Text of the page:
Sometimes an album becomes a landmark because the artist’s very existence validates a thousand agendas. In the case of Boy in da Corner, the first long-player by 19-year-old MC Dizzee Rascal, the British press quickly figured out that it had a keeper. The human-interest types usually spun the tale this way: The gifted but restless black youth Dylan Mills, already tainted by the ’hood, bonded with his white music teacher, navigated the pirate-radio scene, and self-produced an uncompromising record that won the country’s tip-top music award for 2003. The music writers, on the other hand, treated Dizzee like a holy grail: London’s first real answer to more than 25 years of American hiphop. If the Streets’ straight-outta-Birmingham Original Pirate Material was the U.K.’s license to ill, then Dizzee was its one-man Public Enemy, bringing the noise like nobody before him.
To boot, the same week that Boy in da Corner was released, its creator was stabbed several times during an allegedly unprovoked altercation while on holiday in Cyprus. Some speculated that the crime was committed by members of a rival London hiphop crew, but that almost didn’t matter: If the Brits had needed their own 50 Cent, now they had one. The record, meanwhile, was tough to ignore: Bleak and weird, full of off-kilter beats and snotty rhymes, Boy in da Corner was irrefutably original. Even if people didn’t fully understand the music, they usually felt obligated to praise it anyway. Almost by default, several big American music mags put Boy in da Corner in their year-end best-ofs. Some bandwagons, it seems, can be unstoppable.
The folks who got this one rolling deserve props for their instincts, though. The same thing could have never happened here. Until the past few OutKast-dominated years, whenever the vast majority of U.S. music critics latched onto an against-the-grain hiphop disc, it was by an artist who ultimately proved to be harmless, self-righteous, or preachy—Lauryn Hill and Arrested Development come to mind. Boy in da Corner, by contrast, boils down to the sounds of a single lonely soul. And, as happens in any relationship involving that kind of person, listening to it takes some patience. That’s why America’s pop culture machine will probably move on before it’s fully absorbed the disc. Besides, we had our Public Enemy 15 years ago.
It’s no surprise that Boy in da Corner has exactly one track with MTV potential. “Fix Up, Look Sharp,” constructed almost entirely on a speaker-shaking sample of Billy Squier’s “The Big Beat,” has an old-school glow, but its commercial appeal will undoubtedly be handicapped by Dizzee’s insider rhymes. “Flushin’ MCs down the loo/If you don’t believe me, bring your posse, bring your crew,” he proclaims at one point, “I’m old-school like Happy Shopper” at another. The rest of the heavily accented lyrics strut past with little concern for intelligibility anywhere but home.
The track that broke Dizzee on London’s club circuit, the jumpy “I Luv U,” is another entry point, but it’s twice as intimidating. Essentially a he-said, she-said tale of a guy and his would-be baby-momma, it conveys a sense of desperation and disintegration that goes far beyond the immediate conundrum. “That girl’s some bitch, y’know/She keep callin’ my phone/She don’t leave me alone/She just moan and groan/She keep ringin’ me at home/These days I don’t answer my phone,” Dizzee raps in a panic, yet the problem is bigger. First the girl gets you, then economic reality does: “Some whore banging on your door, what for?/Pregnant? What’re you talking about this for?”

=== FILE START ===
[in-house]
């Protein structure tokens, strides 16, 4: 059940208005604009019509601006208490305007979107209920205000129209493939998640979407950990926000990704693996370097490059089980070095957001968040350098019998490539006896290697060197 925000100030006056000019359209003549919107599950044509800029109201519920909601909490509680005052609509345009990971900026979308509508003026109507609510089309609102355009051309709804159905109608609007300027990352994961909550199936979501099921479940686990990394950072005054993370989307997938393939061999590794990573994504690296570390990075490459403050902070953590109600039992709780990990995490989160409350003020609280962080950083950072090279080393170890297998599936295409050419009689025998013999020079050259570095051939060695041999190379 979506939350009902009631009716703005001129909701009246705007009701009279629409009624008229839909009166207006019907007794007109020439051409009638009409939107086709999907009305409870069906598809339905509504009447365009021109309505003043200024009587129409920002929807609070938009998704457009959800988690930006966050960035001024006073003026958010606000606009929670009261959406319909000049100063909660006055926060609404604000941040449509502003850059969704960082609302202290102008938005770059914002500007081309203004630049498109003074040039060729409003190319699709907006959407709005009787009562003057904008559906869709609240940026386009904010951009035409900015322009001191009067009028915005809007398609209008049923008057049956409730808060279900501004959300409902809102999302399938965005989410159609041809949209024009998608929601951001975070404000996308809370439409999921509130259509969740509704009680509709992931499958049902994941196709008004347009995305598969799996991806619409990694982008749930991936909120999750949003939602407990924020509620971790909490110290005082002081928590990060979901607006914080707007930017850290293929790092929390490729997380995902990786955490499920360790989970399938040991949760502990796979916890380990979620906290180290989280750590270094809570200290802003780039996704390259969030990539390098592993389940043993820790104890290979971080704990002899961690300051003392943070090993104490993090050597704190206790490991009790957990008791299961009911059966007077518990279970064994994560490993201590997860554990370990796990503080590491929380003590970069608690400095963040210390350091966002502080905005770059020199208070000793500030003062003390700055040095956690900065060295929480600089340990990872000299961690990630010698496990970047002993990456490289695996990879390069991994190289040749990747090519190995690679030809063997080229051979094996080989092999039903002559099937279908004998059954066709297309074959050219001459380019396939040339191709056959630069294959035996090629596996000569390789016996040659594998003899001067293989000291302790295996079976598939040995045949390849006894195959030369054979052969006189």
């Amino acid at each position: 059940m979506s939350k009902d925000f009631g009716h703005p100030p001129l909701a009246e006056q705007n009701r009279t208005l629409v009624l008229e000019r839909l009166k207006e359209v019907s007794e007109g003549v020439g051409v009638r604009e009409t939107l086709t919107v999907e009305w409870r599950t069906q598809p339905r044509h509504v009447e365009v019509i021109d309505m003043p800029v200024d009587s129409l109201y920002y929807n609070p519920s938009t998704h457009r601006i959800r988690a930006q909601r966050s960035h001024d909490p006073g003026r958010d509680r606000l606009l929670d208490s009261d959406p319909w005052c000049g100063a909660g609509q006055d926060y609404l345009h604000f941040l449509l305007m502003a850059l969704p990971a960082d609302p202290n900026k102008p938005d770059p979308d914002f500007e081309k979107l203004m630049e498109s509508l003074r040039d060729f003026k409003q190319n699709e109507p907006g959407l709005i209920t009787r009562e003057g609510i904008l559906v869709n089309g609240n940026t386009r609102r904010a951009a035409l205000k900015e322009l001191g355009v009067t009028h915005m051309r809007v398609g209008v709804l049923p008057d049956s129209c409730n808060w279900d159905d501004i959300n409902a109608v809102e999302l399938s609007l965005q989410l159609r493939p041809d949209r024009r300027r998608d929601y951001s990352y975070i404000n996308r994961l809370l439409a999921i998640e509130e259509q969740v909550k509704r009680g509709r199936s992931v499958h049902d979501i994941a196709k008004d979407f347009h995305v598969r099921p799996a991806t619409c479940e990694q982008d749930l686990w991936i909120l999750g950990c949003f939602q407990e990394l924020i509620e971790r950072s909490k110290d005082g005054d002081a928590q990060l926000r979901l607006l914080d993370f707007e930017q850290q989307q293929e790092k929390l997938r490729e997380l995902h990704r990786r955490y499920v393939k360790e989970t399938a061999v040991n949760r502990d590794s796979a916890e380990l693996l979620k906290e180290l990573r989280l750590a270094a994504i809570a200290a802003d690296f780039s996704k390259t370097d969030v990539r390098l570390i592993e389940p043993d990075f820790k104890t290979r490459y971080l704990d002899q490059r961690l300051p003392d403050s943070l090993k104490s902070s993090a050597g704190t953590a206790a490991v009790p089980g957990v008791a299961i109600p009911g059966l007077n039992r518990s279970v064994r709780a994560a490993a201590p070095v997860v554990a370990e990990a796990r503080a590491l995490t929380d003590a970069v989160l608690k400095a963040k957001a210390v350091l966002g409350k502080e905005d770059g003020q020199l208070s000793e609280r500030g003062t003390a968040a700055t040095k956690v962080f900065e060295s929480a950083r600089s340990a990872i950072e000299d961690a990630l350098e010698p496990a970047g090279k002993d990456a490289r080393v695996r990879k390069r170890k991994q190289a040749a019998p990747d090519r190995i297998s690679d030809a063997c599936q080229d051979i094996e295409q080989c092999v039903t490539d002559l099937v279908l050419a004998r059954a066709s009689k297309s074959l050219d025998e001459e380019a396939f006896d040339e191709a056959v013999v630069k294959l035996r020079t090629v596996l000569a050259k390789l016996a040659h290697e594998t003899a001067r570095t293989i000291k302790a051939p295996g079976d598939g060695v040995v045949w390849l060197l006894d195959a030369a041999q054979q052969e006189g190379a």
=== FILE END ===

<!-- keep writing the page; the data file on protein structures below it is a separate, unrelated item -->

The music is little more than bass-heavy blasts and tweaked-out keyboards, but it tells a story on its own—if Dizzee was trying to suggest a cacophony of ring tones menacing him at all times, he succeeded. And no wonder: In interviews, he has said that the song’s narrative is based on actual events, and that he eventually persuaded the woman to get an abortion.
Not all is chaotic and brutal on Boy in da Corner, though. For a guy who hasn’t yet hit his 20s, Dizzee has a surprisingly deft touch with sounds that other heads might completely ignore. Tim Smith, the storied white music teacher, told the Observer Music Monthly that his rambunctious student was a natural: “He was noticeably better than the others because his music had a clear structure and pattern, an amazing balance between rhythm, bass and melody.” That might be the most sober analysis of what makes Boy in da Corner so striking. “Brand New Day,” with its intermittent thumps, Asian-sounding chimes, and synth-pop-influenced blips and bleeps, begins as a mere curiosity but soon becomes a lesson in hiphop complexity. Similarly, the string-orchestra tones of “2 Far” and “Jezebel” sound debased at first but gain dignity as the songs build.
Dizzee himself told Blender that he believes his songs will find their broadest U.S. audience below the Mason-Dixon Line. “Real recognizes real,” he said, suggesting that the DIY beat makers of the South will readily identify with his methods. They might also recognize themselves in some of his beats: The polyrhythmic “Seems 2 Be” has more than a bit of Atlanta and New Orleans in its deep end, and the relentless “Stop Dat” features the sort of flickering high-hat and ragged hand claps that might get labeled “crunk” on this side of the pond.
Boy in da Corner hardly panders to anyone’s sense of hiphop community, though. Whereas the Streets’ Mike Skinner makes distinctly British rap music that is obviously proud of its heritage, Dizzee simply seems driven to unload every idea in his idiosyncratic head. It’s an enviable affliction: Because of it, he’s already convinced a nation that he’s the best it has to offer. CP